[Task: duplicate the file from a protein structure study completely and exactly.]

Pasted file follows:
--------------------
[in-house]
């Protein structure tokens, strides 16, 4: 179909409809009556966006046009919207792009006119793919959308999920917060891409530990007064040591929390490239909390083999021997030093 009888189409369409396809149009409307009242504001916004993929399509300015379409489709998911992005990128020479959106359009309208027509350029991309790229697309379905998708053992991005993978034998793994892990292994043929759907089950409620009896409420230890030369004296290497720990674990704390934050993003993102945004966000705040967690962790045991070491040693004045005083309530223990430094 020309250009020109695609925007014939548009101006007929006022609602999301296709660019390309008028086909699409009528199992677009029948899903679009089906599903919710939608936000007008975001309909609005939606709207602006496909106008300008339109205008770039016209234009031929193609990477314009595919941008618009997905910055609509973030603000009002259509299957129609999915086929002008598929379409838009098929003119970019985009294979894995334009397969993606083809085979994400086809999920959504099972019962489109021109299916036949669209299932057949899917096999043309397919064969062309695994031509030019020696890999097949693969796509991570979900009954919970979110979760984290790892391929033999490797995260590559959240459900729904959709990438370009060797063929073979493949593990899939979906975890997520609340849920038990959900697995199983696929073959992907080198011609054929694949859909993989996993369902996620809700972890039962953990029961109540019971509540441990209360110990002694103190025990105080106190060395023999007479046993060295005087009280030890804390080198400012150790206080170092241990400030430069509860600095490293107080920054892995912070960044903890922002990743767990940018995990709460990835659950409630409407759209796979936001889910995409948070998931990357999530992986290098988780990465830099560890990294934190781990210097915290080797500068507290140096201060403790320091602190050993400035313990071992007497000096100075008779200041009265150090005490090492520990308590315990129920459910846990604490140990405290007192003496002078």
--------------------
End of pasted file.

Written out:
[in-house]
């Protein structure tokens, strides 16, 4: 179909409809009556966006046009919207792009006119793919959308999920917060891409530990007064040591929390490239909390083999021997030093 009888189409369409396809149009409307009242504001916004993929399509300015379409489709998911992005990128020479959106359009309208027509350029991309790229697309379905998708053992991005993978034998793994892990292994043929759907089950409620009896409420230890030369004296290497720990674990704390934050993003993102945004966000705040967690962790045991070491040693004045005083309530223990430094 020309250009020109695609925007014939548009101006007929006022609602999301296709660019390309008028086909699409009528199992677009029948899903679009089906599903919710939608936000007008975001309909609005939606709207602006496909106008300008339109205008770039016209234009031929193609990477314009595919941008618009997905910055609509973030603000009002259509299957129609999915086929002008598929379409838009098929003119970019985009294979894995334009397969993606083809085979994400086809999920959504099972019962489109021109299916036949669209299932057949899917096999043309397919064969062309695994031509030019020696890999097949693969796509991570979900009954919970979110979760984290790892391929033999490797995260590559959240459900729904959709990438370009060797063929073979493949593990899939979906975890997520609340849920038990959900697995199983696929073959992907080198011609054929694949859909993989996993369902996620809700972890039962953990029961109540019971509540441990209360110990002694103190025990105080106190060395023999007479046993060295005087009280030890804390080198400012150790206080170092241990400030430069509860600095490293107080920054892995912070960044903890922002990743767990940018995990709460990835659950409630409407759209796979936001889910995409948070998931990357999530992986290098988780990465830099560890990294934190781990210097915290080797500068507290140096201060403790320091602190050993400035313990071992007497000096100075008779200041009265150090005490090492520990308590315990129920459910846990604490140990405290007192003496002078």